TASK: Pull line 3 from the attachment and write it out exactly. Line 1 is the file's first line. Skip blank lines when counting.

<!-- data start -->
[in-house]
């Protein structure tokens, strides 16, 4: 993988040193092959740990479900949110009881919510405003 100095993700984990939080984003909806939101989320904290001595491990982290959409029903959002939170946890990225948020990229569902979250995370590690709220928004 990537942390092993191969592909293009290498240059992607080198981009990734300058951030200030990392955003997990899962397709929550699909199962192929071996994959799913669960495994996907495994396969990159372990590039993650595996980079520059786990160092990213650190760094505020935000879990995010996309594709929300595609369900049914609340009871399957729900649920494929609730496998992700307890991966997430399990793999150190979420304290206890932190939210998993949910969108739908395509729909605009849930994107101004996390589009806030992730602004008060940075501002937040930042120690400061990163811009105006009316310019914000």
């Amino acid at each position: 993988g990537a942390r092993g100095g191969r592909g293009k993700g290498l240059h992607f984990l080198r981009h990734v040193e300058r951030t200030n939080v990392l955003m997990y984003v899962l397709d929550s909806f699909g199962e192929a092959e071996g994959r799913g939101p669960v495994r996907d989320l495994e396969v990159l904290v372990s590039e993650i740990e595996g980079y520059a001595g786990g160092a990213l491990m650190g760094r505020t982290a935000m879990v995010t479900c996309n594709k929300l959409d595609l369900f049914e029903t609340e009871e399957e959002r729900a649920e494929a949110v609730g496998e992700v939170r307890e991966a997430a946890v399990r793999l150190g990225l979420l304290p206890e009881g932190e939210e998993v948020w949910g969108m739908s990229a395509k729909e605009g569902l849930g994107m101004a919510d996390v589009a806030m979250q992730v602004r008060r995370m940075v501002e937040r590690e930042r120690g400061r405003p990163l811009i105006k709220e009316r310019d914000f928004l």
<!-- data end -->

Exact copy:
């Amino acid at each position: 993988g990537a942390r092993g100095g191969r592909g293009k993700g290498l240059h992607f984990l080198r981009h990734v040193e300058r951030t200030n939080v990392l955003m997990y984003v899962l397709d929550s909806f699909g199962e192929a092959e071996g994959r799913g939101p669960v495994r996907d989320l495994e396969v990159l904290v372990s590039e993650i740990e595996g980079y520059a001595g786990g160092a990213l491990m650190g760094r505020t982290a935000m879990v995010t479900c996309n594709k929300l959409d595609l369900f049914e029903t609340e009871e399957e959002r729900a649920e494929a949110v609730g496998e992700v939170r307890e991966a997430a946890v399990r793999l150190g990225l979420l304290p206890e009881g932190e939210e998993v948020w949910g969108m739908s990229a395509k729909e605009g569902l849930g994107m101004a919510d996390v589009a806030m979250q992730v602004r008060r995370m940075v501002e937040r590690e930042r120690g400061r405003p990163l811009i105006k709220e009316r310019d914000f928004l």